The Donald also seems to firmly believe that vaccines cause autism. This is a thoroughly debunked idea that gained steam thanks to the unscrupulous Andrew Wakefield, who published a paper in the Lancet falsely linking the condition with the MMR jab, and Trump seems to use his own anecdotal evidence to corroborate this viewpoint.
“People that work for me, just the other day, two years old, beautiful child went to have the vaccine and came back and a week later, got a tremendous fever, got very, very sick, now is autistic,” Trump told a televised Republican debate last September.
The link between vaccines and autism is utter nonsense, of course, but spreading these views means that people who would be about to inoculate their children sometimes don’t “just in case” they get autism from it. As a direct consequence of various politically-motivated – or otherwise brainwashed – organizations spreading these lies, there have been disease outbreaks like measles in the US and abroad.
Since the election, Trump has met with prominent anti-vaxxer Robert Kennedy Jr. to discuss setting up an autism committee. Things are not looking good.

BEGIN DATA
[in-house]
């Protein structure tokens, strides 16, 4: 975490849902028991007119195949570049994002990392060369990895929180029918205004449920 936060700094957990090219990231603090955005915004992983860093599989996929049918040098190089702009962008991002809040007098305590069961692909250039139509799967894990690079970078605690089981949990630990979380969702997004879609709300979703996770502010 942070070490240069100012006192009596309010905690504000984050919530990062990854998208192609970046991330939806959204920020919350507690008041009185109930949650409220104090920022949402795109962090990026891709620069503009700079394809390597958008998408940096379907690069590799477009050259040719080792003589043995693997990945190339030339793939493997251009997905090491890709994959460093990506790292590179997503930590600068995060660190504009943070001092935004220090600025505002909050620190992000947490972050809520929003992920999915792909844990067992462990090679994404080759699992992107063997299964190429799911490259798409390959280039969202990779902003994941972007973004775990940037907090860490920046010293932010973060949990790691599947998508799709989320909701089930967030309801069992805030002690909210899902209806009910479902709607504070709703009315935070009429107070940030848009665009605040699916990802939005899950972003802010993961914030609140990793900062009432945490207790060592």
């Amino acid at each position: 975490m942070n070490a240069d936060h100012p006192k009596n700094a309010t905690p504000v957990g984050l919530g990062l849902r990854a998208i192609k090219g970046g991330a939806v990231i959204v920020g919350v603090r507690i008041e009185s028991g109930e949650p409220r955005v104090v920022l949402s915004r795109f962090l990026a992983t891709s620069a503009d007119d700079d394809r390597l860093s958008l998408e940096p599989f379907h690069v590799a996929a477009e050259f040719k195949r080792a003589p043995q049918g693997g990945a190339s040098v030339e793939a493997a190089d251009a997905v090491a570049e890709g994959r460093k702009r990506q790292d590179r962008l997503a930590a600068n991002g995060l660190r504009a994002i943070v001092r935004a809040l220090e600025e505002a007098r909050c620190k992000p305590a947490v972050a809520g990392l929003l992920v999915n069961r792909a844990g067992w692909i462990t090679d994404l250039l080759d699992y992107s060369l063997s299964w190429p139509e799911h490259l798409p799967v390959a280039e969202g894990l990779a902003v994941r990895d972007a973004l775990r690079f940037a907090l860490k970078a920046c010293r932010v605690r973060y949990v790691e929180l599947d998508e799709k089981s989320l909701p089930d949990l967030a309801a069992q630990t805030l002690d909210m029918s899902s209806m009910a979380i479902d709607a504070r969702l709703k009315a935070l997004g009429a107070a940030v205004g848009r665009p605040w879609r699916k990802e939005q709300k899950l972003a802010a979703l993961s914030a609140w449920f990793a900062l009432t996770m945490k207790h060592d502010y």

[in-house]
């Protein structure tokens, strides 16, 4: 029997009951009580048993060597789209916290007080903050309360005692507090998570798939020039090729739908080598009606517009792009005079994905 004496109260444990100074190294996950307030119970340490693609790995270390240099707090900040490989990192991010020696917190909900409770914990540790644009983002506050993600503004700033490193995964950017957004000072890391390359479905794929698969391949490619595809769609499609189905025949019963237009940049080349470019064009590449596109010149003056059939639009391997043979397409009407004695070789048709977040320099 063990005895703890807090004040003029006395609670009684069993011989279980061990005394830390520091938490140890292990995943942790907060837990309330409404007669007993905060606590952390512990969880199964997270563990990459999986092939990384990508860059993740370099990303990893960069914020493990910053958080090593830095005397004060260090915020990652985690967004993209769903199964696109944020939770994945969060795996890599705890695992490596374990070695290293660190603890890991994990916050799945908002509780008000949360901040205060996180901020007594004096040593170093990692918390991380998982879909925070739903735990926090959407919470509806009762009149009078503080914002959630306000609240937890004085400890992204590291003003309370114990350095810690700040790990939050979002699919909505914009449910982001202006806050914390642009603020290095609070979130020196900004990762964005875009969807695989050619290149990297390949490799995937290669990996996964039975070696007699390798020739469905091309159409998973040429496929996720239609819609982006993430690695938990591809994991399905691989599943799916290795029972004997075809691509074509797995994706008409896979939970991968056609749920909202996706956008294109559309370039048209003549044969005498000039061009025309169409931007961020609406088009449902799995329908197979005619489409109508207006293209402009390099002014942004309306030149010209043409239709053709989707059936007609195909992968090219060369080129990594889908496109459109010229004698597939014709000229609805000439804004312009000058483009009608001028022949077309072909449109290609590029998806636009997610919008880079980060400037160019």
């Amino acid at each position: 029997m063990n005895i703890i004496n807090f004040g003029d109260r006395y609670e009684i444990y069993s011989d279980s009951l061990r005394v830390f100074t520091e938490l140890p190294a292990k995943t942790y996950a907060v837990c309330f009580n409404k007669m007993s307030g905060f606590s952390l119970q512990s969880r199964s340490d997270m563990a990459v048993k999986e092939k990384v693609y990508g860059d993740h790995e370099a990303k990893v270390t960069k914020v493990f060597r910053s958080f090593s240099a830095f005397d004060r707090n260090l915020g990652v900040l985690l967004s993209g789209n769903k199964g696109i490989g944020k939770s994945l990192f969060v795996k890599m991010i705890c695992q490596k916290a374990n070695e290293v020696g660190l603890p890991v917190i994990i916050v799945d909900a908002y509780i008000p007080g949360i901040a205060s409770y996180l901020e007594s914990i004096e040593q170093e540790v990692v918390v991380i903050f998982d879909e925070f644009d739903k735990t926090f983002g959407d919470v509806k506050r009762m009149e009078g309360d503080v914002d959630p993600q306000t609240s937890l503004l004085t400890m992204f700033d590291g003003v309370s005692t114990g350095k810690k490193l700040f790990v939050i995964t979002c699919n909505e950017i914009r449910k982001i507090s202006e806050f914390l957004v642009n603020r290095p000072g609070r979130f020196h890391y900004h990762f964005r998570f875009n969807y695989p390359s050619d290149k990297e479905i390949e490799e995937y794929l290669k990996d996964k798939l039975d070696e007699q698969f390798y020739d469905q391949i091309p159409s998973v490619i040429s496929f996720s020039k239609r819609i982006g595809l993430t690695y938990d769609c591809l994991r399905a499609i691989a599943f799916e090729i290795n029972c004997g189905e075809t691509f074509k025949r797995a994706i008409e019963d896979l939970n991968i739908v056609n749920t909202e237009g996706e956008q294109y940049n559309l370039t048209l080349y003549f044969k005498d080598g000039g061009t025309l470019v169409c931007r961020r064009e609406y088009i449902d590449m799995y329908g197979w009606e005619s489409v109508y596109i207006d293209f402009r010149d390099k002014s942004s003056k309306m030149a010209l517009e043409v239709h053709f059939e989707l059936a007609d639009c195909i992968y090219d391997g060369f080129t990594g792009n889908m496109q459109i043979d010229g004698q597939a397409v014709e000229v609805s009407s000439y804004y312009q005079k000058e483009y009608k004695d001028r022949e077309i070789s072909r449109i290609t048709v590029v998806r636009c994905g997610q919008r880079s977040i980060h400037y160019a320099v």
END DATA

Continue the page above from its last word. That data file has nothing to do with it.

Trump has proudly declared multiple times that he doesn’t need much sleep at all. “You know, I’m not a big sleeper,” Trump said in November 2016. “I like three hours, four hours, I toss, I turn, I beep-de-beep, I want to find out what’s going on.”
Research has shown that this little sleep reduces a person’s ability to think rationally, to control their emotions, and to even distinguish between moral and immoral choices. Their long-term memory is severely hampered. One study shows that around 18 hours without sleep impairs your cognitive functioning so much that you might as well be inebriated.
So if Trump genuinely only sleeps for three hours a night, then he’ll essentially be constantly drunk as he makes world-changing decisions in the White House. Drunk Trump, with his finger on the nuclear button – “mortifying” doesn’t even come close.